A story, encouragement, and advice
When I was 29, I read Will Wight’s Cradle. I was on a vacation, and to my surprise I managed to read one novel per day. Before Cradle, not a single book series had captivated me to that level. On the fifth day, as I finished Ghostwater, the 5th and last novel in the series at the time, I lowered my ebook reader in my lap and stared at my silent apartment. Then, in a burst of inspiration, I said the line so common to many others:
“I bet I could do that.”
That same day I started learning writing. At the time I had no prior experience in writing excepting the few stories I wrote for our P&P RPGs as a kid. I learned with an engineer’s mindset, breaking the abstract problems into concrete, tiny tasks, learning each topic with an organized schedule as though participating in an actual degree at a university. After one year of hard work, I finished my first novel. It was awful. During the following year, I wrote a second one. It was less awful. By that time I hadn’t told anyone I was writing and hadn't shared my stories with anyone. I constantly self-reflected, attempting to see where I could improve. After the second novel I reached the level where I no longer saw any flaws in my writing. So, was that it? Was I done?
No. That meant it was time for a second opinion. I joined the Helsinki Writers’ Group and attended their meeting, reading my own story for the first time ever to a room full of strangers. As I finished and lowered my ebook reader, no one spoke. People looked at the table with frowns. Someone glanced up, but didn’t say anything. I’m not one easily troubled, but I’ll admit, that was a moment that made me somewhat anxious.
Then the feedback started coming in, and to my relief, they didn’t destroy my aspirations. People had a lot to say, although the only concrete things I remember from that evening was someone teaching me about filter words and people talking about the chapter I read not being fit for opening a novel.
Years went, and I continued my pace of writing one novel per year. I joined a new writers’ group specifically created for novelists, and there, in this group, in the direct, blunt, and sometimes ruthless feedback, I honed my skill. The logo of that group is a steel crucible, which symbolizes how sometimes to create something beautiful, difficult and painful things have to be done. In the years that followed, my writing improved by huge leaps. I met other writers who had written and published novels, and absorbed their knowledge like a sponge.
My 3rd novel, which to this day shall remain a mystery, suffered from several problems. The plot hit the characters like the ocean and they simply went with it, never making any decisions out of their will. As I reached the 150 000 word mark, I had in my hands a boring story where the characters had little chance for growth. Someone from Helsinki Writers’ Group, without even reading the novel, had the insight to point out my problem was likely with lack of agency or too little proactivity.
Nerguiin was born out of that feedback.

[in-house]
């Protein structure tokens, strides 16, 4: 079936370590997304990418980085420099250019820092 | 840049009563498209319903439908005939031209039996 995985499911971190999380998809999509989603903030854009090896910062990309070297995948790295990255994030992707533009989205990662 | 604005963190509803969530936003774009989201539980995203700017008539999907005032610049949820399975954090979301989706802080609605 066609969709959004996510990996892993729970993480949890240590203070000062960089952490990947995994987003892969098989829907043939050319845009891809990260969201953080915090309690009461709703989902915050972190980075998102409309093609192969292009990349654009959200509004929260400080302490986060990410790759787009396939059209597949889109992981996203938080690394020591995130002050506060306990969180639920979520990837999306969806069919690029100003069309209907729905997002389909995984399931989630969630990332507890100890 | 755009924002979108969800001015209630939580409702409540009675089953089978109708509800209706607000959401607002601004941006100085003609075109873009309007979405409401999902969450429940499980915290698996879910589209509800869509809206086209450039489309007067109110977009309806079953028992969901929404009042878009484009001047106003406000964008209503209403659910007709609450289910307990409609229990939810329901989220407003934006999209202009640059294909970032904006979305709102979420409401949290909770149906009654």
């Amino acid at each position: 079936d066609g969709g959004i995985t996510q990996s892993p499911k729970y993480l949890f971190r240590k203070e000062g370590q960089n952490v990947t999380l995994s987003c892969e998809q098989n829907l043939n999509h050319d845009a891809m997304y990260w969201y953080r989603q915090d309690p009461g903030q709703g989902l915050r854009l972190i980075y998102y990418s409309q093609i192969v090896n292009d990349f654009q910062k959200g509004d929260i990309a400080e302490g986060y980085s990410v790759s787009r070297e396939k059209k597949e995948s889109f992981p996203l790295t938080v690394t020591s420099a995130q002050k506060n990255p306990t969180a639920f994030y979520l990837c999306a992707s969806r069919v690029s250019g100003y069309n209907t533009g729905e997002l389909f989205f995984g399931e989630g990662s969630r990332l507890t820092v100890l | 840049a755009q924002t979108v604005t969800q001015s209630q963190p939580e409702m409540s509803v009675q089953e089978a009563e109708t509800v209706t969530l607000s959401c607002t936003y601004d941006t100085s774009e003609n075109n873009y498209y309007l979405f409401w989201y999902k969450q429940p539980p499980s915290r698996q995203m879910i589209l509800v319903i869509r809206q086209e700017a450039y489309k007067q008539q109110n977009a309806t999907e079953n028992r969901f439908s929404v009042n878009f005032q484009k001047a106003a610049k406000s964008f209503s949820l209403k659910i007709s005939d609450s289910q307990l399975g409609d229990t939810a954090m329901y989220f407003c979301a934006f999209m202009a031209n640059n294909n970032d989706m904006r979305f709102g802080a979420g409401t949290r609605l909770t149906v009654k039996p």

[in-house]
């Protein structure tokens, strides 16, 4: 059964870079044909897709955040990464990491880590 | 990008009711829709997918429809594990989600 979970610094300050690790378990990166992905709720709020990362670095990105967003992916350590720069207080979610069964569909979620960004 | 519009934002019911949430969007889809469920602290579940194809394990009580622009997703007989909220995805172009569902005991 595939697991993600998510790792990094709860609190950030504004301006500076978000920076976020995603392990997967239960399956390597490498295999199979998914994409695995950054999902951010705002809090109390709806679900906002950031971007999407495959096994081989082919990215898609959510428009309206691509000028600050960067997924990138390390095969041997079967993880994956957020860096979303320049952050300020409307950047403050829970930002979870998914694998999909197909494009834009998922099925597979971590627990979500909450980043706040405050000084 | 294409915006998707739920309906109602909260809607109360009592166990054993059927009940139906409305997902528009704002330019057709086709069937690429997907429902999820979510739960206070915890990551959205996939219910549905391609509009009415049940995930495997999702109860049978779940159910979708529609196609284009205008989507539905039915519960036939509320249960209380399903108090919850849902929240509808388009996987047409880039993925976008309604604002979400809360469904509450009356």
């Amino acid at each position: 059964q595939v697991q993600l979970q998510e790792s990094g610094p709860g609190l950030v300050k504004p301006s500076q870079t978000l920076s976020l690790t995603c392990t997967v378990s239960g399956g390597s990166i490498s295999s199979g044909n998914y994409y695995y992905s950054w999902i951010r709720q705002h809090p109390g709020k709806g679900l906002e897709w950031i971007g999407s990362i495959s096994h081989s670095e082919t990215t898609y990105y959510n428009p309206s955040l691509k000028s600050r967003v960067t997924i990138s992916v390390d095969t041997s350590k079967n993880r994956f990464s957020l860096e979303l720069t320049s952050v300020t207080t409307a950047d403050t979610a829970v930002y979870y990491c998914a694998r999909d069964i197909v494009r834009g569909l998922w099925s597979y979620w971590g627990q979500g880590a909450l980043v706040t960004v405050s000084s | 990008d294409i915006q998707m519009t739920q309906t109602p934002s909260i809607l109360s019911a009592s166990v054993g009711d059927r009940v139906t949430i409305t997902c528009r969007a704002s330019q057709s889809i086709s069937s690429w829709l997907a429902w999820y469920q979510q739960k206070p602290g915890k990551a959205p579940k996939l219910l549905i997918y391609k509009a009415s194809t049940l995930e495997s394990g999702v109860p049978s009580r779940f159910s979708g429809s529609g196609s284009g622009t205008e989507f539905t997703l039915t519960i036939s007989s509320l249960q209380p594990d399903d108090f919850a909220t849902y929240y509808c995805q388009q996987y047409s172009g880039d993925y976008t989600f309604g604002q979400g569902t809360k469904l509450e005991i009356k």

By the time I was done writing my fourth novel on the fourth year, I knew I was going to make it. That book was the Wanderer’s Journal.
In Frank Herbert’s Dune, Paul Atreides says something along the lines: “Most people don’t realize learning is a skill they can learn.” It took me until my early twenties to learn that, which was also the time I gained some ability in self-reflection and introspection. A lot of people talk about having a writer’s block, or say they are lazy, or they procrastinate. Too few understand that these are not the sickness - they are the symptoms. There is exactly one way to write a novel: one day at a time. To manage multiple days in sequence, one must first learn routine. And if routine is something you aren’t capable of following, that is the underlying problem you will want to resolve.
But how does one solve a problem of such a nature? Luckily, we have people in our society who specialize in precisely that sort of problem solving: therapists and counselors. As I’ve matured, I’ve discovered mental health to be something that I realized I was conditioned to not really express. Old taboos still linger, and people are afraid of inconveniencing others. In too many places we still associate mental health as the extreme examples of depression or insanity, when, for the average person, it is the small things that ultimately obstruct them from doing what they want. Why shouldn’t you ask an expert for help if there something you’re passionate about, but for reasons you don’t understand, aren’t able to accomplish?
I can’t solve your writer’s block, for everyone’s mind is a different place. You must first build a solid foundation that allows you to work on difficult things for hundreds or thousands of hours, with a steady routine that works for you. Don’t pick something arbitrary and stick to that - experiment for a few months at a time and observe the results. I wrote my first novel by writing after work, but eventually realized that was causing me too much stress and I moved to writing only on weekends. For some time I made use of my lunch breaks by planning on what to do each weekend, but noticed I needed a proper break during my programming job, as spending the entire day thinking left my mind on overdrive that lingered even after my work for the day was done. Recognize your limits, and build a steady, repeating routine.
Everyone has different solutions to getting their words written. Will Wight has someone else in the room with him, responsible for making sure he’s actually writing. Every time his fingers stop moving for too long, the other person in the room asks why he has stopped. Kevin J. Anderson goes on hikes and dictates while walking. Jason Janicki writes at a steady pace after his daytime job with a routine, and that allows him to write some 300 000 words per year. And while Brandon Sanderson writes 6 novels between his novels, we don’t talk about him here and you shouldn’t compare yourself to someone who holds a Shard of Adonalsium. Comparing yourself to others is rarely helpful - only think about your own progress, not what others are doing, and find the method that gets you finishing novels. If you absolutely have to compare, simply observe what works for different authors and learn from that.